5
$\begingroup$

Let $\mathrm{G}$ be a compact (simple, if it helps) non-abelian Lie group and let $\hat{\mathrm{G}}$ be its unitary dual of (equivalence classes) of irreducible unitary representations. Defining the Fourier transform by $$ \hat{f}(\pi) = \int_{\mathrm{G}} f(x) \pi(x^{-1}) \, \mathrm{d} \mu(x),$$ where $\mu$ is a normalized Haar measure on $\mathrm{G}$, the Peter--Weyl theorem says that for $f \in L^2(\mathrm{G})$ one has the Fourier series expansion $$ f(x) = \sum_{\pi \in \hat{\mathrm{G}}} d_\pi \operatorname{Tr}(\hat{f}(\pi) \pi(x)), $$ where $d_\pi$ is the dimension of $\pi$. Furthermore, if we define the convolution product $*$ by $$ (f* g)(x) = \int_{\mathrm{G}} f(y) g(x y^{-1}) \, \mathrm{d} \mu(y), $$ then a version of the convolution theorem holds, namely that $$ (\widehat{f * g})(\pi) = \hat{f}(\pi) \hat{g}(\pi). $$ Question. I am interested in whether there is a sense in which an ``inverse" convolution theorem might hold, something along the lines of $$ (\hat{f} * \hat{g})(\pi) = (\widehat{fg})(\pi). $$ Edit. On reflection this might be asking for a somewhat unnatural identity. Perhaps a more natural question to ask would be whether there exists a convolution product on $\hat{\mathrm{G}}$ that makes a similar identity hold?

If it helps, I am more specifically interested in the case when $\mathrm{G} = \mathrm{SU}(2)$. I am fairly new to this so would appreciate any pointers to standard references if this is quite well-known!

$\endgroup$
  • $\begingroup$ What would the convolution mean on the dual side? (Maybe this is part of your question.) There's a measure on that side (the Plancherel measure), but the lack of algebraic structure means that I have a hard time guessing how convolution should behave. $\endgroup$ – LSpice Aug 6 '18 at 17:50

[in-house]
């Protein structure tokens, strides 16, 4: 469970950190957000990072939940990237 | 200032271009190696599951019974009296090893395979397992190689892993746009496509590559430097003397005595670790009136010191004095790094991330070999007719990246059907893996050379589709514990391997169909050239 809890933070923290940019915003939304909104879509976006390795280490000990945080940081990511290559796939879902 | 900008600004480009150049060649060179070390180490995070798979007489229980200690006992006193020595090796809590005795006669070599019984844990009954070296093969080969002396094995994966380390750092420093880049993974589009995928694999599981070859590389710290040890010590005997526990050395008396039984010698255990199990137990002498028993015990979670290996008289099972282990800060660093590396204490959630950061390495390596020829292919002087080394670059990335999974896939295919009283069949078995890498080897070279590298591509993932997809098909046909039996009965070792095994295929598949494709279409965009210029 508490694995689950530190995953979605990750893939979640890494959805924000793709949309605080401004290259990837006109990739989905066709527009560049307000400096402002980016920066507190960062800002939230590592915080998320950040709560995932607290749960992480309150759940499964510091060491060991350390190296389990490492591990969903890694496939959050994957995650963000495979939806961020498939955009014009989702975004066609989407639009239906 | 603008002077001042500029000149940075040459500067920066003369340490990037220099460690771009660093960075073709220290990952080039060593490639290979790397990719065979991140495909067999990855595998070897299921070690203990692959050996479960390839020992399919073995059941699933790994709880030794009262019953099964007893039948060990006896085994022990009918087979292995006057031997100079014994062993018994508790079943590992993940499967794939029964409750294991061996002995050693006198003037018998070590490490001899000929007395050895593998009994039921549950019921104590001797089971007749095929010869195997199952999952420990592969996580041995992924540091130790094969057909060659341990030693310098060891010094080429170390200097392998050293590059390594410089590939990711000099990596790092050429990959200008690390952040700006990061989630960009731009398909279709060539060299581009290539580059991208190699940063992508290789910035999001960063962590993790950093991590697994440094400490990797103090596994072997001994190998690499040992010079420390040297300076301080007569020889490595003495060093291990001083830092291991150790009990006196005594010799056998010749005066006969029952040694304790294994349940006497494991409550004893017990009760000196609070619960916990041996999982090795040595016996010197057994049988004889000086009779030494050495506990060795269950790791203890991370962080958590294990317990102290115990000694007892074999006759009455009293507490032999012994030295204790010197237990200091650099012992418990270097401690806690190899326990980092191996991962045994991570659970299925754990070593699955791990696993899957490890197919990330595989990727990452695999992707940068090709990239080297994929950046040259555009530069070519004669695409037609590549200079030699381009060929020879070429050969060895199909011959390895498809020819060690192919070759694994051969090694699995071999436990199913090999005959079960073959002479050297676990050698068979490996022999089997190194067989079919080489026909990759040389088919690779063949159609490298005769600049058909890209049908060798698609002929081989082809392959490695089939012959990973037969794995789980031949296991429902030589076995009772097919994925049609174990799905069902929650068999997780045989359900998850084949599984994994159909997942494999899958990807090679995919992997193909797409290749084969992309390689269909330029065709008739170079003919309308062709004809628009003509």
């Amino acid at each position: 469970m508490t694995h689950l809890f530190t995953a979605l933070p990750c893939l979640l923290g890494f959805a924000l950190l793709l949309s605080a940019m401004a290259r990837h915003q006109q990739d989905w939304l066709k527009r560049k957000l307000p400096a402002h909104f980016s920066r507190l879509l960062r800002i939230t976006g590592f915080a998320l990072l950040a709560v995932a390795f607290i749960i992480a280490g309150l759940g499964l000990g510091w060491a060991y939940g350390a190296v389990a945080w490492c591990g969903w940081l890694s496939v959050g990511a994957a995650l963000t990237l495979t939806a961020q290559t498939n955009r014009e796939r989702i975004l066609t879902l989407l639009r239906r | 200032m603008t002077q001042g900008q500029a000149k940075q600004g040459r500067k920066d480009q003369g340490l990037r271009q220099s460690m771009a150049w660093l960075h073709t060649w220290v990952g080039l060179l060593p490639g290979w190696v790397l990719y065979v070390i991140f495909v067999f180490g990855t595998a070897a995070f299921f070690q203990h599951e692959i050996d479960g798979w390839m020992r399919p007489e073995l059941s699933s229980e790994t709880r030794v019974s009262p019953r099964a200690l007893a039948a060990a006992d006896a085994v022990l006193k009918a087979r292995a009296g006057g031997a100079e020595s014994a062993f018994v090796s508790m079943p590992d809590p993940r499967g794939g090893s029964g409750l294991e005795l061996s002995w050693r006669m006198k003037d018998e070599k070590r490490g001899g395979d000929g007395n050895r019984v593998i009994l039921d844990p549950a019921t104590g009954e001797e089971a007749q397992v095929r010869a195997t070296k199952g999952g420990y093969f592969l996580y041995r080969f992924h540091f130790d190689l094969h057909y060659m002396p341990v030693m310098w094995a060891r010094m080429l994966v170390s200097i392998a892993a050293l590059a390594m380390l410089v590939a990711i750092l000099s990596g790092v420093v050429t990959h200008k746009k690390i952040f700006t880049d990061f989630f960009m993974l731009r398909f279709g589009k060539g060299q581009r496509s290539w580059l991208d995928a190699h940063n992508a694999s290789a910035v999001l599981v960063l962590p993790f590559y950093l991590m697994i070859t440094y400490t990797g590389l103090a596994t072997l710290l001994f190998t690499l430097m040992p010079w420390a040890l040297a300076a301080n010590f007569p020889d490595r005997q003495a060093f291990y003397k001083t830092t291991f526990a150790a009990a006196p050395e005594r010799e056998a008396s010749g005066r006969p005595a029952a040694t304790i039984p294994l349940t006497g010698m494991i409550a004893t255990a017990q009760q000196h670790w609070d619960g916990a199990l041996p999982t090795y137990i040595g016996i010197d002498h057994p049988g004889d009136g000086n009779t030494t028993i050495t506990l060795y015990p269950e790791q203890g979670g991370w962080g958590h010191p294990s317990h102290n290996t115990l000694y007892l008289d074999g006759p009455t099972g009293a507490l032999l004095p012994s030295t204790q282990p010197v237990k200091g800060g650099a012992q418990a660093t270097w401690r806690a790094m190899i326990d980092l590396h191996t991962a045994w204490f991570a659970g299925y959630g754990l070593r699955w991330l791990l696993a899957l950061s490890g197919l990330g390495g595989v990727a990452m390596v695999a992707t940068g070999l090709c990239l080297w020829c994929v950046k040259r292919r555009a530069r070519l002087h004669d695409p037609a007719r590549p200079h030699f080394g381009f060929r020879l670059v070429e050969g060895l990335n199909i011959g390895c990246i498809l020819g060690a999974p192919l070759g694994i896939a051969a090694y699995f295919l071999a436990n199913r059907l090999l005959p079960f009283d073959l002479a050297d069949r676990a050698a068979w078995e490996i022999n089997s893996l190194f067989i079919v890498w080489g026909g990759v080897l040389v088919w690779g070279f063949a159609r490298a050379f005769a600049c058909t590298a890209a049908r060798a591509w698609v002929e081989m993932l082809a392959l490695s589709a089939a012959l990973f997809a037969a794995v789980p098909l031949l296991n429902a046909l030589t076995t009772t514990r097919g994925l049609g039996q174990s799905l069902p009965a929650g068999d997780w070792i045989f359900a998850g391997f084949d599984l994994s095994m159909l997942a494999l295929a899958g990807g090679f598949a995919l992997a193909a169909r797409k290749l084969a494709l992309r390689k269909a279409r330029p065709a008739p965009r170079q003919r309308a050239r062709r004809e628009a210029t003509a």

• 1
    $\begingroup$ By the way, the Fourier transform of a character is a delta distribution, so I guess that uniquely pins down what convolution must be if it is to satisfy your desired identity. $\endgroup$ – LSpice Aug 6 '18 at 17:57
  • 3
    $\begingroup$ In order to define a convolution it is enough to have a hypergroup structure (so that the "product" of two points is a measure). In your setup such a structure is provided by the decomposition of tensor products of irreducible representations. $\endgroup$ – R W Aug 6 '18 at 20:05
  • 2
    $\begingroup$ I forget the precise conditions needed on the group, but when $G$ is unimodular there is an old paper of Stinespring that discusses an abstract approach to defining "dual convolution" in the sense that you describe. When $G$ is a compact group this is more or less what @RW describes (although you need to know more than merely the isomorphism classes if the irreducible constituents, you need the actual intertwining maps). For a semi-explicit formula for what happens when G is the real Heisenberg group, see Section 5 of arxiv.org/abs/1405.6403 $\endgroup$ – Yemon Choi Aug 6 '18 at 20:24
  • 3
    $\begingroup$ To the OP: if you are just starting out, and you are interested mainly in SU(2) for now, then a good way to gain intuition for what this dual convolution looks like is to take an $f$ for which you know its non-abelian Fourier coefficients, and consider the Fourier coefficients of $f^n$ (pointwise product of functions). For $f(p) = {\rm Tr}(p)$ this basically ends up as the problem of writing powers of cosine in terms of cosines of various frequencies, a.k.a. Chebyshev polynomials $\endgroup$ – Yemon Choi Aug 6 '18 at 20:36

Your Answer

By clicking “Post Your Answer”, you agree to our terms of service, privacy policy and cookie policy

Browse other questions tagged or ask your own question.